With the passage of SB 1, the Texas Water Development Board was charged with preparing a State Water Plan every five years. The Plan, which is a dynamic document that anticipates the changing water conditions and needs in Texas 50 years into the future, incorporates information provided by the RWPGs. Currently, RWPGs have finalized the 2011 Regional Water Plans, which have been incorporated into the 2012 State Water Plan, and are drafting the 2016 regional plans, which are due to the TWDB by May 1, 2015.
Mims said, “In order to be eligible for any of the water loan programs operated by the TWDB or to qualify for a surface water permit, water development projects must be designated as ‘recommended’ in the regional water plan. This means that most of the major projects under consideration in any given area are part of this plan.”
Notable exceptions are private water marketing proposals where the corporate officers believe it’s beneficial to “fly under the radar” until the project has gained momentum, he said. “Even then, the entities agreeing to purchase the water, generally want the project to be placed in a regional water plan at some point if state funding or surface water permits are needed,” he said.
The 2012 State Water Plan contains approximately 3,000 recommended water development projects with a total estimated price tag of $53 billion. The SWIFT Fund contains $2 billion, with 10 percent dedicated to rural (including agricultural) water projects and 20 percent for water conservation or reuse. Obviously, priorities will have to be set.
HB 4, the legislation that enabled the SWIFT Fund’s creation, also outlined the three-step prioritization process that is underway now. First, the HB4 Stakeholder Committee, made up of the 16 RWPG chairmen, undertook the statutory charge of creating uniform standards for prioritizing water development projects at the regional level.
“We knew from the legislation that any standards that we came up with had to be uniform and replicable by other people,” Letz said. “To achieve that we could not let subjectivity enter in.”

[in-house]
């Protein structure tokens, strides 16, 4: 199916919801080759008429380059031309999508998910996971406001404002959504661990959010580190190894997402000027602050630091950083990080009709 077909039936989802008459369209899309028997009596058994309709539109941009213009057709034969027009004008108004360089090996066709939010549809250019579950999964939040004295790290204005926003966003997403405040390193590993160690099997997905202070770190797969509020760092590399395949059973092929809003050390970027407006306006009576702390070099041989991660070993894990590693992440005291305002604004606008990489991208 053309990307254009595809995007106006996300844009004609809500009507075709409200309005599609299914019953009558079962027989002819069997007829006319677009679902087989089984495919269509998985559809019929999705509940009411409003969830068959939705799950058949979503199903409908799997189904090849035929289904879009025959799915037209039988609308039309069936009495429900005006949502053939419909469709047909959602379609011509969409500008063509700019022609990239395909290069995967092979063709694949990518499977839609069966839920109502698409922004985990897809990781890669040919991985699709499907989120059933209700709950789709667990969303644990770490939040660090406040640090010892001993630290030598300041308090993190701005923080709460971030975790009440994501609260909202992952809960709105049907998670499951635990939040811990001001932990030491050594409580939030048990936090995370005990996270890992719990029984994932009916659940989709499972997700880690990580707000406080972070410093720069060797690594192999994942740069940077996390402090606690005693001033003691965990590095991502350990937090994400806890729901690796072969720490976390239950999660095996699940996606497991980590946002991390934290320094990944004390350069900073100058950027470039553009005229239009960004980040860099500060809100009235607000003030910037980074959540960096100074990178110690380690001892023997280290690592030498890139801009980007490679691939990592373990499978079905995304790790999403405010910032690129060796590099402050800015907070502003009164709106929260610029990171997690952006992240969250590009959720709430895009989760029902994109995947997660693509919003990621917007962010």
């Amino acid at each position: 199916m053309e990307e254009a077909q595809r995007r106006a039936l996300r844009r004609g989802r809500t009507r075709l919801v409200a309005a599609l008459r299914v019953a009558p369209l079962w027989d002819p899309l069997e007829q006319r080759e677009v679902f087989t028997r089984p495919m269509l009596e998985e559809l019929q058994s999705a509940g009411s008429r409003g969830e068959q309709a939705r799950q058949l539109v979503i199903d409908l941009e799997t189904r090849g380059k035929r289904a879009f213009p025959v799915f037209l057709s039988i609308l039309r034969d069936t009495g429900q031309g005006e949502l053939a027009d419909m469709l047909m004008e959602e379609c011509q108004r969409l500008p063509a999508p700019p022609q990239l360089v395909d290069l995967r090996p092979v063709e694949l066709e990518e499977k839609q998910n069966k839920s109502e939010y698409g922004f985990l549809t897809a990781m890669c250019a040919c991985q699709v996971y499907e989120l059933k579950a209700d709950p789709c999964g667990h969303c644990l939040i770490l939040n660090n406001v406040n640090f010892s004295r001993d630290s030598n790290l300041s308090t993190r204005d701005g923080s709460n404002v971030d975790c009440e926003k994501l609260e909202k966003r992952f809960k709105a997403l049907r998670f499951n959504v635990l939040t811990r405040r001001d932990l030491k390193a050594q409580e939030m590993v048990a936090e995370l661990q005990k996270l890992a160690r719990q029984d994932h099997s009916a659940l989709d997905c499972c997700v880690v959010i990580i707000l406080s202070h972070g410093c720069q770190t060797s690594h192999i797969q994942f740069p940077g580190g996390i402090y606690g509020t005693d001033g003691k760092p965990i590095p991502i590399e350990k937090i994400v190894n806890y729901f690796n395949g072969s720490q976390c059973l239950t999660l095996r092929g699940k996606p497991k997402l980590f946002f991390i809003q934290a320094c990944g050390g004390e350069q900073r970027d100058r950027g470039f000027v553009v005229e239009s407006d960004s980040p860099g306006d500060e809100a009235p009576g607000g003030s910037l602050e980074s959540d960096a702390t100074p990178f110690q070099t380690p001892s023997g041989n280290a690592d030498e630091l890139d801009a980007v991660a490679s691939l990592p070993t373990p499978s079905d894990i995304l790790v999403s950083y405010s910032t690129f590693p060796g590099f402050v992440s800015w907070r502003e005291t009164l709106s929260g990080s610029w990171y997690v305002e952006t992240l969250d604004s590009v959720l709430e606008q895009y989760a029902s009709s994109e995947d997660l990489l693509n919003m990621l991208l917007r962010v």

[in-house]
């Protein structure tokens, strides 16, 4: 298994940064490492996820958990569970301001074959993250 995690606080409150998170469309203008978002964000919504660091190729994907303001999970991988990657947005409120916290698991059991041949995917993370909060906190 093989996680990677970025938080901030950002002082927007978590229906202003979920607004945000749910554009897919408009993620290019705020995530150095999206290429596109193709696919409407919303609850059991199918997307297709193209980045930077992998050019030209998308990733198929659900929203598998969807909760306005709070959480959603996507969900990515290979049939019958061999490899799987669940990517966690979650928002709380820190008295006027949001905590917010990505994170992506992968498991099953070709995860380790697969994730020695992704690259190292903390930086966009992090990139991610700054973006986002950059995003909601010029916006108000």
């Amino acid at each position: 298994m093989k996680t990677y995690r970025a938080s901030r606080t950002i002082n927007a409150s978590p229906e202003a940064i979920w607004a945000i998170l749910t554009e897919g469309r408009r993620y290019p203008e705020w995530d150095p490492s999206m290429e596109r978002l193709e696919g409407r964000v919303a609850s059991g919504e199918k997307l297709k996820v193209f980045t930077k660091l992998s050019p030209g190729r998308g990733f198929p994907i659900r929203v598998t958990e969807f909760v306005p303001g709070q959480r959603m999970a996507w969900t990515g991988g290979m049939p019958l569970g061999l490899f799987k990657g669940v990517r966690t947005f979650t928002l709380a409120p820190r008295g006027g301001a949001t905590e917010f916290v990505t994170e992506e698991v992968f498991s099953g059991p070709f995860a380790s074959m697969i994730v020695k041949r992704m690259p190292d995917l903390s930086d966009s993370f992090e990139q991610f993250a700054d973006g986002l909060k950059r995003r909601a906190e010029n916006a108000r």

As a result, while the regional chairs agreed that water projects can affect private property rights, the environment and the economy, the committee did not include them as scoring criteria because of the subjectivity of the issues, Mims said. Instead, in his opinion, these will be dealt with as part of the permitting process that projects will have to undergo before their completion. Letz anticipates private property rights, the environment and the economy will added in a later iteration of the regional prioritization criteria once planners determine the best way to incorporate additional information that is important in the final decision.
Instead, the chairs focused their attention on five minimum statutory requirements provided by HB 4:
- The decade in which the project will be needed;
- The project’s feasibility, including the availability of water rights for project purposes and the project’s hydrological and scientific practicability;
- The project’s viability, including whether the project is a comprehensive solution with a measurable outcome;
- The project’s sustainability, taking into consideration the life of the project;
- The project’s cost-effectiveness, taking into consideration the expected unit cost of the water to be supplied.
The HB 4 Stakeholder Group then prioritized the criteria, giving additional weight to those items that they felt were very important in ranking projects. For instance, the decade of need, which is an indication of when an area might be out of water, was weighted highest.
While the current system is a good start, Stakeholder Committee members anticipate that it will be refined over time as flaws are revealed through use.
“We were required to take cost-effectiveness into consideration,” Letz said. “As a result, projects with a lower cost receive a higher ranking than those with a big price tag. This makes sense, but it also creates a potential problem. Conservation projects are less expensive than projects that require new science such as desalinization, so conservation projects rank higher overall. Conservation is very important, but we also need to try experimental technologies as well because they may hold the very solution we need in the future.”